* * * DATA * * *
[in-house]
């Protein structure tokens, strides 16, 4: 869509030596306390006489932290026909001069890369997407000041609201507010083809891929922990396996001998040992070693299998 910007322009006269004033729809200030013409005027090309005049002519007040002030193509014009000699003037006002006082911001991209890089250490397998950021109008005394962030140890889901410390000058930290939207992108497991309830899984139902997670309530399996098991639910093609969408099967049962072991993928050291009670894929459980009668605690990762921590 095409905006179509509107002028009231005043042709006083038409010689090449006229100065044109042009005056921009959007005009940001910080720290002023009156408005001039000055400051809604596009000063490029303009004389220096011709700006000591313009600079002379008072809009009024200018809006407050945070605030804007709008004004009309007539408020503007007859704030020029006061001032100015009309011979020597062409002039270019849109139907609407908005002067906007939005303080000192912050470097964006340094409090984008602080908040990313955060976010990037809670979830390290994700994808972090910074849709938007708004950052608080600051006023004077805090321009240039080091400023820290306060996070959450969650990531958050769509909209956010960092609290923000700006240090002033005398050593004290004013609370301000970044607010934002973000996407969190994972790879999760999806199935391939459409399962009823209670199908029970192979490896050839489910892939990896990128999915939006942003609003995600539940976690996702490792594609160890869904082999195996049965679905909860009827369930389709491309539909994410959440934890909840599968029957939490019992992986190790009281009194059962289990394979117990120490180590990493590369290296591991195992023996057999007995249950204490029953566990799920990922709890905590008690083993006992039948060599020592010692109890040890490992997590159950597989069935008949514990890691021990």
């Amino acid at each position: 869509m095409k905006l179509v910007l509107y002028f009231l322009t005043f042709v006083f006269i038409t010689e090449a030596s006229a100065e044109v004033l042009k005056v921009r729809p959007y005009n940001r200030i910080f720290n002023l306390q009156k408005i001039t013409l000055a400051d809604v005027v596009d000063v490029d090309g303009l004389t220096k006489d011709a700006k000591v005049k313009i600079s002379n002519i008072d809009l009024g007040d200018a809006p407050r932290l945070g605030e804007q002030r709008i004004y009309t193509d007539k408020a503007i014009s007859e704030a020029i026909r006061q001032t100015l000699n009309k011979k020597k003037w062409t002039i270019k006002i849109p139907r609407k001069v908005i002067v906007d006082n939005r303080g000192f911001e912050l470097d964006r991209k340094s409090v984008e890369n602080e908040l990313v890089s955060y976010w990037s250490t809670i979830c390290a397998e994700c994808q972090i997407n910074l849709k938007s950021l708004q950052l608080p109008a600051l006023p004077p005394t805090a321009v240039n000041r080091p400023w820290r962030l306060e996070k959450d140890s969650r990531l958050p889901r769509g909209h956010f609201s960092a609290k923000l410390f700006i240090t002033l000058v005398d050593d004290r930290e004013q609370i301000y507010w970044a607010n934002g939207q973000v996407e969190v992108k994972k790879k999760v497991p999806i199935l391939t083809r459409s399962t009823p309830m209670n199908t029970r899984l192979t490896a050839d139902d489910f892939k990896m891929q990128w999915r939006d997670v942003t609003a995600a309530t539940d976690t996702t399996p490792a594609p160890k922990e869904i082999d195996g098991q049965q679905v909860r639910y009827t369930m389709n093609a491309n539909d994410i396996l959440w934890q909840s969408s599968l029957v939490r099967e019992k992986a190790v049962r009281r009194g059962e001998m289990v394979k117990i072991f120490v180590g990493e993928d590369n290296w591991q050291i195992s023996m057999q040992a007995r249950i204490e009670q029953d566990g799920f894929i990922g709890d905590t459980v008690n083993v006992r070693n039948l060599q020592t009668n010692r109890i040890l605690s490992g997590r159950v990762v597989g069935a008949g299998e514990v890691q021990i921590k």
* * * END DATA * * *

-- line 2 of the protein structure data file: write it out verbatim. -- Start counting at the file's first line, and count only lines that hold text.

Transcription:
């Protein structure tokens, strides 16, 4: 869509030596306390006489932290026909001069890369997407000041609201507010083809891929922990396996001998040992070693299998 910007322009006269004033729809200030013409005027090309005049002519007040002030193509014009000699003037006002006082911001991209890089250490397998950021109008005394962030140890889901410390000058930290939207992108497991309830899984139902997670309530399996098991639910093609969408099967049962072991993928050291009670894929459980009668605690990762921590 095409905006179509509107002028009231005043042709006083038409010689090449006229100065044109042009005056921009959007005009940001910080720290002023009156408005001039000055400051809604596009000063490029303009004389220096011709700006000591313009600079002379008072809009009024200018809006407050945070605030804007709008004004009309007539408020503007007859704030020029006061001032100015009309011979020597062409002039270019849109139907609407908005002067906007939005303080000192912050470097964006340094409090984008602080908040990313955060976010990037809670979830390290994700994808972090910074849709938007708004950052608080600051006023004077805090321009240039080091400023820290306060996070959450969650990531958050769509909209956010960092609290923000700006240090002033005398050593004290004013609370301000970044607010934002973000996407969190994972790879999760999806199935391939459409399962009823209670199908029970192979490896050839489910892939990896990128999915939006942003609003995600539940976690996702490792594609160890869904082999195996049965679905909860009827369930389709491309539909994410959440934890909840599968029957939490019992992986190790009281009194059962289990394979117990120490180590990493590369290296591991195992023996057999007995249950204490029953566990799920990922709890905590008690083993006992039948060599020592010692109890040890490992997590159950597989069935008949514990890691021990």